But here’s what I’ve been thinking about all year: a 13th-round pick who doesn’t play his first professional game until he’s almost 24. He was a third baseman, but scouts weren’t sure if he could stick at the position. When he was 26, he reached the majors for good, and he switched to second base because that’s where the organization had a need. Now he’s one of the most valuable second basemen in the game.

Cardinals owners and management would rather spend $200 million on the league’s best scouting and farm system than on one aging and declining player. The fact that Cardinals fans are among the most loyal ticket buyers in baseball helps encourage this strategy.

You can’t hate the Cards.

The Cardinals and their fans certainly have not been tested too hard in recent years. And because of the, um, unfortunate situation of the Chicago Cubs, the Cardinals don’t even have a great rivalry going, even if the National League Central is a competitive place. And yes, the rally squirrel era was somewhat unfortunate. You don’t have to love the Cardinals for the enthusiastic, passionate, loyal and civil fans (with surely one of the larger diasporas out there). You don’t have to appreciate Cardinals uniforms — the best looking in baseball.

And, yes, it is frustrating to see a team play as well as the Cardinals do, with such a great team relationship as they have, year after year — if it’s not your team. No one says you have to love them. But you can’t hate them. It just reflects poorly on you. If the Cards were cheating their way to these victories, if they were buying them, if they were rude on and off the field … then fine. But in the absence of that, hatred is not a healthy option.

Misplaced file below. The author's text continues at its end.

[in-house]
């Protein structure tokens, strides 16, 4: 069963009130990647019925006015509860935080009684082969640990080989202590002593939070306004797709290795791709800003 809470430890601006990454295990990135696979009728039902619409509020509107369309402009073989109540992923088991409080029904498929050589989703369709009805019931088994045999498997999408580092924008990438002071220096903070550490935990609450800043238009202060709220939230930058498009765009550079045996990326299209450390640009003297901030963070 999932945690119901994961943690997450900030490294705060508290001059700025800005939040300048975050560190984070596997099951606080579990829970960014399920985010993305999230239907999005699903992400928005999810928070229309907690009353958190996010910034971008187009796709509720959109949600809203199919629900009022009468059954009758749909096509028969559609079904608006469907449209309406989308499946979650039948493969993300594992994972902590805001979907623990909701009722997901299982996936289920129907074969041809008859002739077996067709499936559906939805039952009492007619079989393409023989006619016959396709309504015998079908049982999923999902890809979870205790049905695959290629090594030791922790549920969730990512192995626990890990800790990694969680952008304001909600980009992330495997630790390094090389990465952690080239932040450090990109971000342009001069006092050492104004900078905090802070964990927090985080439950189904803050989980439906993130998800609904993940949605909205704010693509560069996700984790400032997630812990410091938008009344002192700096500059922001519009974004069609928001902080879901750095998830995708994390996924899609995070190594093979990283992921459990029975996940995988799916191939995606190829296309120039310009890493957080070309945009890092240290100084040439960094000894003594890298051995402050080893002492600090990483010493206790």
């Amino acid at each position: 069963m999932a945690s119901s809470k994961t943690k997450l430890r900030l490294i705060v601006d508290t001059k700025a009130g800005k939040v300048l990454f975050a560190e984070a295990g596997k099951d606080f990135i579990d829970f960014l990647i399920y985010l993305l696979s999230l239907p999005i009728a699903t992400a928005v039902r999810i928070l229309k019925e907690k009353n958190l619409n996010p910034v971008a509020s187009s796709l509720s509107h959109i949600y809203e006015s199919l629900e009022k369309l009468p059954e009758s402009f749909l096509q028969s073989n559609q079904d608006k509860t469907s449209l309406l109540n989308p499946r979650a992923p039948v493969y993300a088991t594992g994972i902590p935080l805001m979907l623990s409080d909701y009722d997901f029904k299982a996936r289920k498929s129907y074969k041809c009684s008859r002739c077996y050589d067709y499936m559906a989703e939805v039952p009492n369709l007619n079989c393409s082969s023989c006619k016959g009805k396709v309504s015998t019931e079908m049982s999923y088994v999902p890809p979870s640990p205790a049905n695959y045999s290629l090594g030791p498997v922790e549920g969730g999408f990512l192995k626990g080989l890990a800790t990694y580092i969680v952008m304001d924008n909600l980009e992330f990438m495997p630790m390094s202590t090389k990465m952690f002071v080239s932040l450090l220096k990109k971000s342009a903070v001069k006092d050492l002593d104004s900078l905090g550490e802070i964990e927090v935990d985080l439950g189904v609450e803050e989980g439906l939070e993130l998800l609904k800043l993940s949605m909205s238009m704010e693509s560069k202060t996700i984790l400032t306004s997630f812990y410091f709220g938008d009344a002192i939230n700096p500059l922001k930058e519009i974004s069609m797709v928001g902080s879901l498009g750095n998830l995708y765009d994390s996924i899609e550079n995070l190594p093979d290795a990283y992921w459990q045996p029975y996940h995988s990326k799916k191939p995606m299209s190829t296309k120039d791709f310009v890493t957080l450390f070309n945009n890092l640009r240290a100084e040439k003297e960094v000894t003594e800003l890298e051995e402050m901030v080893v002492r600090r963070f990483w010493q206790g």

If the Cardinals crushed your dreams this year or last, it’s good to be upset about it. When the Pirates lost Game 5, in fact, second baseman Neil Walker forced himself to watch the Cardinals celebrate. He wanted to see Adam Wainwright scream toward heaven. From Yahoo:

“That’s about as low as you can go as far as your emotions as a professional athlete,” Walker said. “Losing is obviously no fun. But you want to remember that feeling. You want to remember what it’s like getting here and not winning.”

He went on to say that he wanted to feel the joy the Cardinals were feeling. See, that’s a healthy response.

If you hate the Cardinals because you need a few more months to recover from them beating your team, that’s fine. But if you hate the Cardinals because, like Drew Magary, you hate Midwesterners and their casseroles and churchgoing, you may want to reconsider.

Sports teams should not be idealized extensions of ourselves. We should not lose ourselves in them. They are mostly just money-making enterprises with the millionaire athletes, taxpayer-funded stadiums and offensive beer prices to prove it.

But the organization and community of St. Louis does aim to promote good sportsmanship, a value the club has spent many decades cultivating. There’s a reason why Stan Musial’s statue at Busch Stadium is inscribed as it is.

In a world with O.J. Simpson and Aaron Hernandez, it may be harder to uphold sports as an outgrowth of American values. But just because there’s been a breakdown in some places doesn’t mean that ball clubs that at least try to uphold values should be loathed.

And they won’t be. No matter how much Deadspin or others try to make Cardinal hatred a thing, it’s not going to happen. Stop trying to make Cardinals hatred happen.

Follow Mollie on Twitter.